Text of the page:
Teaching with The Digital Woman's World

In addition to its direct preservation of Women’s World, Digital Women’s World models a method to improve student engagement with historical periodicals. Although access to these historical documents is possible within archives and via databases, these methods are accompanied by a steep learning curve and expensive subscription databases. In addition, for both students and professionals these methods can tend toward keyword research or textual mining—that is, extracting selective evidence—rather than an immersive reading experience. The Omeka platform enables new methods of organizing, accessing, and reading historical newspapers. that better accord with the diverse methods of access and reading order that historical readers practiced.

“The task of conceptualizing Victorian print culture and devising methods to navigate its massive materiality has become more pressing because of the digitization of Victorian periodicals,” Linda K. Hughes writes. If the available corpus of historical newspapers and periodicals has challenged professional methods, then it has brought an accompanying set of challenges to student research. The massive array of material threatens to overwhelm students and hinder, rather than augment, student learning. In an effort to make this material “manageable and comprehensible,” Digital Women’s World provides a template for scaffolding student engagement with periodicals and giving them organizational and interpretive control over the material. In addition, tasking students with the stages of digital preservation, including transcription, proofing, tagging, and uploading, provoke conversations about the scope of digital humanities work.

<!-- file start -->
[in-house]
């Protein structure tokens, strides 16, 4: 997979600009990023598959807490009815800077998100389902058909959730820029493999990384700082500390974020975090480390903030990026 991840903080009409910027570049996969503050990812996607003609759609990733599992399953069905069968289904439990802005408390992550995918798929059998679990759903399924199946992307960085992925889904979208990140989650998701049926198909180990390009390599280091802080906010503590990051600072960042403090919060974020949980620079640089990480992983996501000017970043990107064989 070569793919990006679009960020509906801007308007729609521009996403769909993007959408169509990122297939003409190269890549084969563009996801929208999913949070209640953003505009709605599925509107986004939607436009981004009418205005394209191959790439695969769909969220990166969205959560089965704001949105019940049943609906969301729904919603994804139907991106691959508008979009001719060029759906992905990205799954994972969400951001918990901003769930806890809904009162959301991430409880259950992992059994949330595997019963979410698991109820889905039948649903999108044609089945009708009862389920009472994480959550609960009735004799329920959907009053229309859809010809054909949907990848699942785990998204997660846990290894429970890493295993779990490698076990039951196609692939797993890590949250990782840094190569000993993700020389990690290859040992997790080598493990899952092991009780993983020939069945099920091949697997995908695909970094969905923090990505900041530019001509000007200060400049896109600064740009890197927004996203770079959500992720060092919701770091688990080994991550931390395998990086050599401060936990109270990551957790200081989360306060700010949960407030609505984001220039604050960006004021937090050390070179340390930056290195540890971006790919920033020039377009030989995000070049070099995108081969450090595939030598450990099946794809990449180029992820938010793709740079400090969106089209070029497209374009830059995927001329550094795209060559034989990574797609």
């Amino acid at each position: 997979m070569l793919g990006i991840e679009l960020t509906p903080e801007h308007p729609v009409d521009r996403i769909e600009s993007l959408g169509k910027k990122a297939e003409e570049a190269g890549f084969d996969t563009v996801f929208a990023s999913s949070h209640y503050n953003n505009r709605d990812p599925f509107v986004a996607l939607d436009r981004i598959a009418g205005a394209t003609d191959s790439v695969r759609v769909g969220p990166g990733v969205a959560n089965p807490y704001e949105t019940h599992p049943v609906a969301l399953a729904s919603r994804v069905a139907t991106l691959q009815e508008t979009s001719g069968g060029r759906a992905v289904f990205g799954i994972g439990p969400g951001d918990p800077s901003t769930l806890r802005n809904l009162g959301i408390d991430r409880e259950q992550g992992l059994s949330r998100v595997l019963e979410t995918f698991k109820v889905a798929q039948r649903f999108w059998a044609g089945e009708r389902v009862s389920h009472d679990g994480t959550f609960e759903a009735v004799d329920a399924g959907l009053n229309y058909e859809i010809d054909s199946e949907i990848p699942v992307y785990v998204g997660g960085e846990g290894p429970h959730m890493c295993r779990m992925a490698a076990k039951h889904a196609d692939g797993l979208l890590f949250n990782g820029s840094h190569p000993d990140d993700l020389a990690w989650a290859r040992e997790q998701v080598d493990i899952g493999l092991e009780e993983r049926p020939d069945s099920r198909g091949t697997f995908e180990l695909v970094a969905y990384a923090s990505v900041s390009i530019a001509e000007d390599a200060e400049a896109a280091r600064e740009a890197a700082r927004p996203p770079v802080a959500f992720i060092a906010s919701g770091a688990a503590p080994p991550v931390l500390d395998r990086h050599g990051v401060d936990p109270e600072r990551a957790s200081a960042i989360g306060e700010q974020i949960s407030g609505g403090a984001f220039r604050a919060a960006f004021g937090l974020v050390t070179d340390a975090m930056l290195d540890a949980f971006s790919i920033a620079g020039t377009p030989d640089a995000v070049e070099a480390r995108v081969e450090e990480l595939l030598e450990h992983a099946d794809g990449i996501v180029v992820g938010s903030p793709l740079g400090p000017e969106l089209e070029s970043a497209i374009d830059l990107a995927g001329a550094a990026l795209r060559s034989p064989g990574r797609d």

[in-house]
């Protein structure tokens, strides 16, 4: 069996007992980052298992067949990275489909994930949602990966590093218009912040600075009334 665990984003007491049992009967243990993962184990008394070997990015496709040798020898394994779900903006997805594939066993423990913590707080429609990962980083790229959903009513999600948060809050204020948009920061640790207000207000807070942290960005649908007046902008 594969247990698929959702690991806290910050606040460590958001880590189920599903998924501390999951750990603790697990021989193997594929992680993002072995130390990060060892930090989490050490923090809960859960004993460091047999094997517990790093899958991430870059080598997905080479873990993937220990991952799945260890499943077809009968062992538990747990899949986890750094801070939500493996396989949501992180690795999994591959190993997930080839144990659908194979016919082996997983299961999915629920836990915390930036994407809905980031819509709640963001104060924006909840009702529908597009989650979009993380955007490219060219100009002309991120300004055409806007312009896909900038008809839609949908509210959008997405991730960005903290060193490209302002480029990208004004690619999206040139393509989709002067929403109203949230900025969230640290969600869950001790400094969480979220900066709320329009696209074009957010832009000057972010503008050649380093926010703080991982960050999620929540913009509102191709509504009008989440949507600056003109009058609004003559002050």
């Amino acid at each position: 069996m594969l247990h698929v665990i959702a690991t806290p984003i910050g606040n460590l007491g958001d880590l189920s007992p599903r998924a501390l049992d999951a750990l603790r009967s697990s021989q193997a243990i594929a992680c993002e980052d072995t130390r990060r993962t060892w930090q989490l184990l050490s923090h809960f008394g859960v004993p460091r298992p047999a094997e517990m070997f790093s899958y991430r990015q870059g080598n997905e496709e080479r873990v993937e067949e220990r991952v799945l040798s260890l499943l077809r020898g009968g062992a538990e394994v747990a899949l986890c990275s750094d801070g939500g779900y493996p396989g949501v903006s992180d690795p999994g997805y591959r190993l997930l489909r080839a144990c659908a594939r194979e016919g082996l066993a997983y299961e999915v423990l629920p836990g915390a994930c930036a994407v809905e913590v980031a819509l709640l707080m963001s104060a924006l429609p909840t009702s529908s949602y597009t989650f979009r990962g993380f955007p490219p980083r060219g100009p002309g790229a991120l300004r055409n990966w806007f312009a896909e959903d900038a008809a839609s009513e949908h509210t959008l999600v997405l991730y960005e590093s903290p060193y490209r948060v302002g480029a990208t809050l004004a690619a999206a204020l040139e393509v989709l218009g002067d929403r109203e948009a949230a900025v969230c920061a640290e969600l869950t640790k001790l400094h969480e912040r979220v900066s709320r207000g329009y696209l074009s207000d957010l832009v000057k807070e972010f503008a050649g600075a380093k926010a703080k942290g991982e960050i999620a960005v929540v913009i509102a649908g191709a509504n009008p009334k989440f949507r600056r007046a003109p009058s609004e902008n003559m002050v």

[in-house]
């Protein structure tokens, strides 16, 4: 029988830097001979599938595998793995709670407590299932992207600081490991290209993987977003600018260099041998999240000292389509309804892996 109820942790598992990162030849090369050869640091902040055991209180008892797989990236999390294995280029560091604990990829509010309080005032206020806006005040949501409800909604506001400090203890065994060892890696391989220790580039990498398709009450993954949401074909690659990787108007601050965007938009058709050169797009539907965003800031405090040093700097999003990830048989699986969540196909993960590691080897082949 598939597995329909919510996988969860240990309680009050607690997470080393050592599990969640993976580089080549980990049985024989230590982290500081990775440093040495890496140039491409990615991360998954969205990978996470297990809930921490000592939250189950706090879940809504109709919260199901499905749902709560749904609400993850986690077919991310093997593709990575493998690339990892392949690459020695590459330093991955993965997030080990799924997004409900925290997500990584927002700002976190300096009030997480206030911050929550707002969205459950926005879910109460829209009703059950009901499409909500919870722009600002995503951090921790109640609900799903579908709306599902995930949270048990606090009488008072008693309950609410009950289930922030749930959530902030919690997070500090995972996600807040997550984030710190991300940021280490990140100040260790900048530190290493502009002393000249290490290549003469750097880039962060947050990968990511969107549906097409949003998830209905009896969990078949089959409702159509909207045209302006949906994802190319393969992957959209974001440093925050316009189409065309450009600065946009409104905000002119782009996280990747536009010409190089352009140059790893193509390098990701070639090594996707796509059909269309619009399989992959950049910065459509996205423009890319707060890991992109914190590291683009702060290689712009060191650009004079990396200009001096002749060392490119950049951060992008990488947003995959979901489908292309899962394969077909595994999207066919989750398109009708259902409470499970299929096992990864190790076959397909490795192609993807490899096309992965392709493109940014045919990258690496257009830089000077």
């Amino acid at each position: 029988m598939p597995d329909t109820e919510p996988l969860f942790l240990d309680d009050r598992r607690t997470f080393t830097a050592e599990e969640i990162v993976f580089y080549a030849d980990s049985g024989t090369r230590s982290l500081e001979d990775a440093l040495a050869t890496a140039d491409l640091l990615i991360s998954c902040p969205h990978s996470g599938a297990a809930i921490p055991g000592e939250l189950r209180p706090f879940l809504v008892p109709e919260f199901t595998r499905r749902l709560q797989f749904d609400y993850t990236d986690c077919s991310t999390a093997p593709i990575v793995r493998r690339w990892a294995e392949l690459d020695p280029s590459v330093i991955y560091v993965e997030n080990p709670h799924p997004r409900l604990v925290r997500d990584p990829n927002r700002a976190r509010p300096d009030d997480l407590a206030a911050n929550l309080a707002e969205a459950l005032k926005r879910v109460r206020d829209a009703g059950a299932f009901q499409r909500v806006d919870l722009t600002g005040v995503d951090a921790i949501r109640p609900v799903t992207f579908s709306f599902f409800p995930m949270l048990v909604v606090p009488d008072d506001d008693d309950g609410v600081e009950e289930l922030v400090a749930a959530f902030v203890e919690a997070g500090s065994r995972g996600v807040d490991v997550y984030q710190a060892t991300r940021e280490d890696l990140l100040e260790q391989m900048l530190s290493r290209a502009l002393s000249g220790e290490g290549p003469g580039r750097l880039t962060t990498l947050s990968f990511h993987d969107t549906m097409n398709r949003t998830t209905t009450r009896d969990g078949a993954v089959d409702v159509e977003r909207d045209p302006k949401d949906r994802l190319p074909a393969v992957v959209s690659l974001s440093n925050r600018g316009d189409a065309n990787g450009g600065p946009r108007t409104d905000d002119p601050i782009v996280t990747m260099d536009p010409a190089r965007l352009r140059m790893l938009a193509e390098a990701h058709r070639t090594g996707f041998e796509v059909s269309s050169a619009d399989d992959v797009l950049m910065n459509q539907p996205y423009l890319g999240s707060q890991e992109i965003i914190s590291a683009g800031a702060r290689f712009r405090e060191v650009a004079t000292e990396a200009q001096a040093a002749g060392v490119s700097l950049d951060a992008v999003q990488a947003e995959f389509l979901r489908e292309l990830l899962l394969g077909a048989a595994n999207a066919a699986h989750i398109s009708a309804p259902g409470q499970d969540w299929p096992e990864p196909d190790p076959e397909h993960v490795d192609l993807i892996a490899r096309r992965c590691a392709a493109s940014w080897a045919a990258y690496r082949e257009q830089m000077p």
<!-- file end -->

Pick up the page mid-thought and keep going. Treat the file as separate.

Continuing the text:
The methods that have been used with Digital Women’s World may be translated into student-led editions of other newspapers and magazines that engage students with close-reading and analysis of historical content and introduces foundational questions, tools, and methods of digital editions. Sample, scaffolded assignments to help students build their own digital editions are outlined below.

Assignment #1: Preservation and Transcription

The first assignment will familiarize students with predominant methods of database preservation, as well as current digital editing projects. Using the suggested Baker reader as a guide,  students will discuss the limitations of standard approaches, then consider how digital humanities methods might overcome these limitations. 

Once introduced to historical and emerging methods of collection and preservation, students will begin work on their own digital edition(s). The class might collectively work on a single periodical or magazine, or groups of students might select separate publications to work on. Artifacts might be located on a database, such as a HathiTrust, or they may be materials within Special Collections. Students select one article and are responsible for (1) generating and cleaning its OCR’d text, (2) uploading the clean transcription, and (3) adding necessary metadata to Omeka.

Suggested Readings

  • Burdick, Anne; Drucker, Johanna; Lunenfeld, Peter; Presner, Todd; and Schnapp, Jeffrey, eds. Digital_Humanities, MIT Press, 2012.
  • Baker, Nicholson, Doublefold: Libraries and the Assault on Paper, Random House, 2001 (especially particular Chapter 3, “Preserving to Destroy” and chapter 5, “Virgin Mummies”)

Suggested Resources

Assignment #2: Close-reading and Annotation

Once Omeka is populated with content, students will work on contextualizing the material. Each student will select an article to annotate. It may be the same as, or separate from, the article that they have transcribed and uploaded. Depending on the complexity of the material, a set number of annotations may be assigned. The Digital Women’s World encodes annotations; however, a Text Annotation plug-in may be installed that allows students to add annotations using hypothesis.is.

Suggested Resources:

Assignment #3: Blog Post

To engage with the historical content students will write a blog post using the Omeka Exhibit Builder function. In their post, they will focus on a topic that the periodical is invested in. Their post will use several articles to interpret the periodical’s approach to this topic. The collective tagging that the students have done will help locate related articles for the post. The final, summative assignment challenges students to comprehensively approach periodical texts, and to build sustained arguments using primary sources.

Suggested Readings

  • Penrod, Diane. Blogs as a New Writing Genre” in Using Blogs to Enhance Literacy: the next powerful step in 21st-century learning, Rowman and Littlefield, 2007: 

Suggested Resource